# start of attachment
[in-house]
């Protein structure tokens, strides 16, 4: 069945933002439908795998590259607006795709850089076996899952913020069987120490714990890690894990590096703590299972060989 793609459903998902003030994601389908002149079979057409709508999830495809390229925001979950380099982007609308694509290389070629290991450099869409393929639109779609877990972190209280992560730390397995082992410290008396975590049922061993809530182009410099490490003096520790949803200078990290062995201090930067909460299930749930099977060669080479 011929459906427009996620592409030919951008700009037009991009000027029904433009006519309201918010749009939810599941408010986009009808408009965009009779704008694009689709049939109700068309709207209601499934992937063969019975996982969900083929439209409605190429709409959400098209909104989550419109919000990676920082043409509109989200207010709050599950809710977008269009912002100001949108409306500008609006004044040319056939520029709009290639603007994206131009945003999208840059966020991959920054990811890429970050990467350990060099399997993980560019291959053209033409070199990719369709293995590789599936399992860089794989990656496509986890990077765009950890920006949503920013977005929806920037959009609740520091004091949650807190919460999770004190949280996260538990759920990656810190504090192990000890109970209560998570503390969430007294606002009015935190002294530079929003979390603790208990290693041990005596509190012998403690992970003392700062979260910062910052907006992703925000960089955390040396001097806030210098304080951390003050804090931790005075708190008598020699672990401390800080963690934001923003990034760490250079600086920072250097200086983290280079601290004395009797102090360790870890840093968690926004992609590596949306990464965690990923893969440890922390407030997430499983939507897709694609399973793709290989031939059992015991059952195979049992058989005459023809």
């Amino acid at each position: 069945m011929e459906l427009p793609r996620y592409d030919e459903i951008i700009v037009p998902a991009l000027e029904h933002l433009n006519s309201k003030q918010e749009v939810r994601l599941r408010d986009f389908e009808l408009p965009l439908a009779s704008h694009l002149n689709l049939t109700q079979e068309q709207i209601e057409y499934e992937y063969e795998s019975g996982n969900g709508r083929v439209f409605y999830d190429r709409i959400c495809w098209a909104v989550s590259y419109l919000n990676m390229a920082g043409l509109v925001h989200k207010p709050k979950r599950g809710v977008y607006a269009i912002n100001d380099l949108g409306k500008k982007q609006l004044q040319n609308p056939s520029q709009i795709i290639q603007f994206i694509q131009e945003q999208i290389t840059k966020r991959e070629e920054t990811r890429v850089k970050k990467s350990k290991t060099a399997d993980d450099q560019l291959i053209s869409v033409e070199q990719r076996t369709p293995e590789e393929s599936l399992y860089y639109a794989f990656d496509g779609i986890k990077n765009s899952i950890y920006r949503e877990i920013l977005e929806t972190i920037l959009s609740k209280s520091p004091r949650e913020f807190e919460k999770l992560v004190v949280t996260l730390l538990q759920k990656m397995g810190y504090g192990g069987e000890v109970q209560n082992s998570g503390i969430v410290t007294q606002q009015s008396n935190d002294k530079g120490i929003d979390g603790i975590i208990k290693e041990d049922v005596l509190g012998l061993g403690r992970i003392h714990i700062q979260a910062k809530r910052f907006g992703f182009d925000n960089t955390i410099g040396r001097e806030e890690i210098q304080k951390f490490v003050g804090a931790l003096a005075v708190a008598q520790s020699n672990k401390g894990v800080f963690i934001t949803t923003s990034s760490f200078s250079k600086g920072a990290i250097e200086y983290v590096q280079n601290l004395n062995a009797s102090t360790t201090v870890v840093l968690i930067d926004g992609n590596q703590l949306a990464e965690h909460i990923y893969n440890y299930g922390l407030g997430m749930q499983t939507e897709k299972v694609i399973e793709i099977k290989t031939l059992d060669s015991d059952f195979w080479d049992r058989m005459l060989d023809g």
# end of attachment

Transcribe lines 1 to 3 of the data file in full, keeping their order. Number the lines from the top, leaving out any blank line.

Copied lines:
[in-house]
């Protein structure tokens, strides 16, 4: 069945933002439908795998590259607006795709850089076996899952913020069987120490714990890690894990590096703590299972060989 793609459903998902003030994601389908002149079979057409709508999830495809390229925001979950380099982007609308694509290389070629290991450099869409393929639109779609877990972190209280992560730390397995082992410290008396975590049922061993809530182009410099490490003096520790949803200078990290062995201090930067909460299930749930099977060669080479 011929459906427009996620592409030919951008700009037009991009000027029904433009006519309201918010749009939810599941408010986009009808408009965009009779704008694009689709049939109700068309709207209601499934992937063969019975996982969900083929439209409605190429709409959400098209909104989550419109919000990676920082043409509109989200207010709050599950809710977008269009912002100001949108409306500008609006004044040319056939520029709009290639603007994206131009945003999208840059966020991959920054990811890429970050990467350990060099399997993980560019291959053209033409070199990719369709293995590789599936399992860089794989990656496509986890990077765009950890920006949503920013977005929806920037959009609740520091004091949650807190919460999770004190949280996260538990759920990656810190504090192990000890109970209560998570503390969430007294606002009015935190002294530079929003979390603790208990290693041990005596509190012998403690992970003392700062979260910062910052907006992703925000960089955390040396001097806030210098304080951390003050804090931790005075708190008598020699672990401390800080963690934001923003990034760490250079600086920072250097200086983290280079601290004395009797102090360790870890840093968690926004992609590596949306990464965690990923893969440890922390407030997430499983939507897709694609399973793709290989031939059992015991059952195979049992058989005459023809």
């Amino acid at each position: 069945m011929e459906l427009p793609r996620y592409d030919e459903i951008i700009v037009p998902a991009l000027e029904h933002l433009n006519s309201k003030q918010e749009v939810r994601l599941r408010d986009f389908e009808l408009p965009l439908a009779s704008h694009l002149n689709l049939t109700q079979e068309q709207i209601e057409y499934e992937y063969e795998s019975g996982n969900g709508r083929v439209f409605y999830d190429r709409i959400c495809w098209a909104v989550s590259y419109l919000n990676m390229a920082g043409l509109v925001h989200k207010p709050k979950r599950g809710v977008y607006a269009i912002n100001d380099l949108g409306k500008k982007q609006l004044q040319n609308p056939s520029q709009i795709i290639q603007f994206i694509q131009e945003q999208i290389t840059k966020r991959e070629e920054t990811r890429v850089k970050k990467s350990k290991t060099a399997d993980d450099q560019l291959i053209s869409v033409e070199q990719r076996t369709p293995e590789e393929s599936l399992y860089y639109a794989f990656d496509g779609i986890k990077n765009s899952i950890y920006r949503e877990i920013l977005e929806t972190i920037l959009s609740k209280s520091p004091r949650e913020f807190e919460k999770l992560v004190v949280t996260l730390l538990q759920k990656m397995g810190y504090g192990g069987e000890v109970q209560n082992s998570g503390i969430v410290t007294q606002q009015s008396n935190d002294k530079g120490i929003d979390g603790i975590i208990k290693e041990d049922v005596l509190g012998l061993g403690r992970i003392h714990i700062q979260a910062k809530r910052f907006g992703f182009d925000n960089t955390i410099g040396r001097e806030e890690i210098q304080k951390f490490v003050g804090a931790l003096a005075v708190a008598q520790s020699n672990k401390g894990v800080f963690i934001t949803t923003s990034s760490f200078s250079k600086g920072a990290i250097e200086y983290v590096q280079n601290l004395n062995a009797s102090t360790t201090v870890v840093l968690i930067d926004g992609n590596q703590l949306a990464e965690h909460i990923y893969n440890y299930g922390l407030g997430m749930q499983t939507e897709k299972v694609i399973e793709i099977k290989t031939l059992d060669s015991d059952f195979w080479d049992r058989m005459l060989d023809g």